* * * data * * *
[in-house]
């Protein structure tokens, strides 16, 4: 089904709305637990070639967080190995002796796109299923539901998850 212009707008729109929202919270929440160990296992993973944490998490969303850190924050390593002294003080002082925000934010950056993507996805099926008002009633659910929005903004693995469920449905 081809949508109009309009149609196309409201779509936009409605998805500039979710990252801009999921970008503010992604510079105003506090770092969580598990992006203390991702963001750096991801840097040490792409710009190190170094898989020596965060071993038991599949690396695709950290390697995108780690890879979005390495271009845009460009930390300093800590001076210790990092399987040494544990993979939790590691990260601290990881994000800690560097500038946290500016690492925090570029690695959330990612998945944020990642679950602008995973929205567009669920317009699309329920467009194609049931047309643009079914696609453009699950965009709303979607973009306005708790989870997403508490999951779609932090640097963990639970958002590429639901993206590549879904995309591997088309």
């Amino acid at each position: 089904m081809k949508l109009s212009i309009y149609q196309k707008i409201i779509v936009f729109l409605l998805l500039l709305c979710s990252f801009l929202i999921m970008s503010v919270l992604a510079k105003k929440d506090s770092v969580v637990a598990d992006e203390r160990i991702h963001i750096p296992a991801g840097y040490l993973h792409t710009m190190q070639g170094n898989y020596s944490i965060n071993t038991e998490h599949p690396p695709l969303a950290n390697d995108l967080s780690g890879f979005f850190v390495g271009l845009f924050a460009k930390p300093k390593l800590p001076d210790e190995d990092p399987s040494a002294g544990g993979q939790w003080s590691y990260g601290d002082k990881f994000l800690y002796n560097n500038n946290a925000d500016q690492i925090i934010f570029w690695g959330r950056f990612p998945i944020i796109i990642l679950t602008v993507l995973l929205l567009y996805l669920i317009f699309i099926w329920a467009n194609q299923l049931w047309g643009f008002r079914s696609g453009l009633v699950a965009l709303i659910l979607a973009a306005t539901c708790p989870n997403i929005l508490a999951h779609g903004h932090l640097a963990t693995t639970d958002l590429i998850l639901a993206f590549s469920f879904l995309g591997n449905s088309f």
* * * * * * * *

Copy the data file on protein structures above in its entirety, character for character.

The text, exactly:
[in-house]
């Protein structure tokens, strides 16, 4: 089904709305637990070639967080190995002796796109299923539901998850 212009707008729109929202919270929440160990296992993973944490998490969303850190924050390593002294003080002082925000934010950056993507996805099926008002009633659910929005903004693995469920449905 081809949508109009309009149609196309409201779509936009409605998805500039979710990252801009999921970008503010992604510079105003506090770092969580598990992006203390991702963001750096991801840097040490792409710009190190170094898989020596965060071993038991599949690396695709950290390697995108780690890879979005390495271009845009460009930390300093800590001076210790990092399987040494544990993979939790590691990260601290990881994000800690560097500038946290500016690492925090570029690695959330990612998945944020990642679950602008995973929205567009669920317009699309329920467009194609049931047309643009079914696609453009699950965009709303979607973009306005708790989870997403508490999951779609932090640097963990639970958002590429639901993206590549879904995309591997088309």
């Amino acid at each position: 089904m081809k949508l109009s212009i309009y149609q196309k707008i409201i779509v936009f729109l409605l998805l500039l709305c979710s990252f801009l929202i999921m970008s503010v919270l992604a510079k105003k929440d506090s770092v969580v637990a598990d992006e203390r160990i991702h963001i750096p296992a991801g840097y040490l993973h792409t710009m190190q070639g170094n898989y020596s944490i965060n071993t038991e998490h599949p690396p695709l969303a950290n390697d995108l967080s780690g890879f979005f850190v390495g271009l845009f924050a460009k930390p300093k390593l800590p001076d210790e190995d990092p399987s040494a002294g544990g993979q939790w003080s590691y990260g601290d002082k990881f994000l800690y002796n560097n500038n946290a925000d500016q690492i925090i934010f570029w690695g959330r950056f990612p998945i944020i796109i990642l679950t602008v993507l995973l929205l567009y996805l669920i317009f699309i099926w329920a467009n194609q299923l049931w047309g643009f008002r079914s696609g453009l009633v699950a965009l709303i659910l979607a973009a306005t539901c708790p989870n997403i929005l508490a999951h779609g903004h932090l640097a963990t693995t639970d958002l590429i998850l639901a993206f590549s469920f879904l995309g591997n449905s088309f």